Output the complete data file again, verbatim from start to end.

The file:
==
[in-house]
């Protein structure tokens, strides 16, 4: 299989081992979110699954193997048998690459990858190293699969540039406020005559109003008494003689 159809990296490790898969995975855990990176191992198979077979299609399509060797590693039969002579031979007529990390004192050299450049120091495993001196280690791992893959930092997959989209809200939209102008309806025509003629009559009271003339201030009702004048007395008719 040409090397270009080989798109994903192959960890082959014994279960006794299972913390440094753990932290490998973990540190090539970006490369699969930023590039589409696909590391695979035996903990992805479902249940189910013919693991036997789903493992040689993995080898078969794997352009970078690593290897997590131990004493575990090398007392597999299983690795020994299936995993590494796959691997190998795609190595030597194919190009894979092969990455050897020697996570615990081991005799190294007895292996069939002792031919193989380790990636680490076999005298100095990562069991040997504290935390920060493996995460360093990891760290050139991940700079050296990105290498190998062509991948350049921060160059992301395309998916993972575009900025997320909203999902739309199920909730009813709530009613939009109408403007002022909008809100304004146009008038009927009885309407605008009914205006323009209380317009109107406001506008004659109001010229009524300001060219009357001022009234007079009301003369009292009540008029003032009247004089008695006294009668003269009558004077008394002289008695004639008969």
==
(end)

[in-house]
């Protein structure tokens, strides 16, 4: 299989081992979110699954193997048998690459990858190293699969540039406020005559109003008494003689 159809990296490790898969995975855990990176191992198979077979299609399509060797590693039969002579031979007529990390004192050299450049120091495993001196280690791992893959930092997959989209809200939209102008309806025509003629009559009271003339201030009702004048007395008719 040409090397270009080989798109994903192959960890082959014994279960006794299972913390440094753990932290490998973990540190090539970006490369699969930023590039589409696909590391695979035996903990992805479902249940189910013919693991036997789903493992040689993995080898078969794997352009970078690593290897997590131990004493575990090398007392597999299983690795020994299936995993590494796959691997190998795609190595030597194919190009894979092969990455050897020697996570615990081991005799190294007895292996069939002792031919193989380790990636680490076999005298100095990562069991040997504290935390920060493996995460360093990891760290050139991940700079050296990105290498190998062509991948350049921060160059992301395309998916993972575009900025997320909203999902739309199920909730009813709530009613939009109408403007002022909008809100304004146009008038009927009885309407605008009914205006323009209380317009109107406001506008004659109001010229009524300001060219009357001022009234007079009301003369009292009540008029003032009247004089008695006294009668003269009558004077008394002289008695004639008969």